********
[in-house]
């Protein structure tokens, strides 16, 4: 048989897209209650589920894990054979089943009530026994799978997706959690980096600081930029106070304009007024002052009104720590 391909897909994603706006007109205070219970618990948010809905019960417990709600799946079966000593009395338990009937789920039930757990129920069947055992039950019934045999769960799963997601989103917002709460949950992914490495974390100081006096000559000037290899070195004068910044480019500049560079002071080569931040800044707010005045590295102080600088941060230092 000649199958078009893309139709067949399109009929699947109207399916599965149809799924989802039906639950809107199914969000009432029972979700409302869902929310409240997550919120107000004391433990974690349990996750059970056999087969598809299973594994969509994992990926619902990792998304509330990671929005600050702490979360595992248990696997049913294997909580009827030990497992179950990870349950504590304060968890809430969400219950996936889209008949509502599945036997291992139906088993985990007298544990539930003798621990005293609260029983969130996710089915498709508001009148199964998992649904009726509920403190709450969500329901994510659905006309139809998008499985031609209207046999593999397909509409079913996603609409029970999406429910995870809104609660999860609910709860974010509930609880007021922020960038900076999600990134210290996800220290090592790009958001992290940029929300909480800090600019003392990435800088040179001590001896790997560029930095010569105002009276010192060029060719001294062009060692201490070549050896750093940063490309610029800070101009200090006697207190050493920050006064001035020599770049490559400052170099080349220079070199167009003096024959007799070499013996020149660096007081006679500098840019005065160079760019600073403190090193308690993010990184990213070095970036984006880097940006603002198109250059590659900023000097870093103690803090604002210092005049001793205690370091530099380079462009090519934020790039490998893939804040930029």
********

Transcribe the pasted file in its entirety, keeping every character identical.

[in-house]
């Protein structure tokens, strides 16, 4: 048989897209209650589920894990054979089943009530026994799978997706959690980096600081930029106070304009007024002052009104720590 391909897909994603706006007109205070219970618990948010809905019960417990709600799946079966000593009395338990009937789920039930757990129920069947055992039950019934045999769960799963997601989103917002709460949950992914490495974390100081006096000559000037290899070195004068910044480019500049560079002071080569931040800044707010005045590295102080600088941060230092 000649199958078009893309139709067949399109009929699947109207399916599965149809799924989802039906639950809107199914969000009432029972979700409302869902929310409240997550919120107000004391433990974690349990996750059970056999087969598809299973594994969509994992990926619902990792998304509330990671929005600050702490979360595992248990696997049913294997909580009827030990497992179950990870349950504590304060968890809430969400219950996936889209008949509502599945036997291992139906088993985990007298544990539930003798621990005293609260029983969130996710089915498709508001009148199964998992649904009726509920403190709450969500329901994510659905006309139809998008499985031609209207046999593999397909509409079913996603609409029970999406429910995870809104609660999860609910709860974010509930609880007021922020960038900076999600990134210290996800220290090592790009958001992290940029929300909480800090600019003392990435800088040179001590001896790997560029930095010569105002009276010192060029060719001294062009060692201490070549050896750093940063490309610029800070101009200090006697207190050493920050006064001035020599770049490559400052170099080349220079070199167009003096024959007799070499013996020149660096007081006679500098840019005065160079760019600073403190090193308690993010990184990213070095970036984006880097940006603002198109250059590659900023000097870093103690803090604002210092005049001793205690370091530099380079462009090519934020790039490998893939804040930029």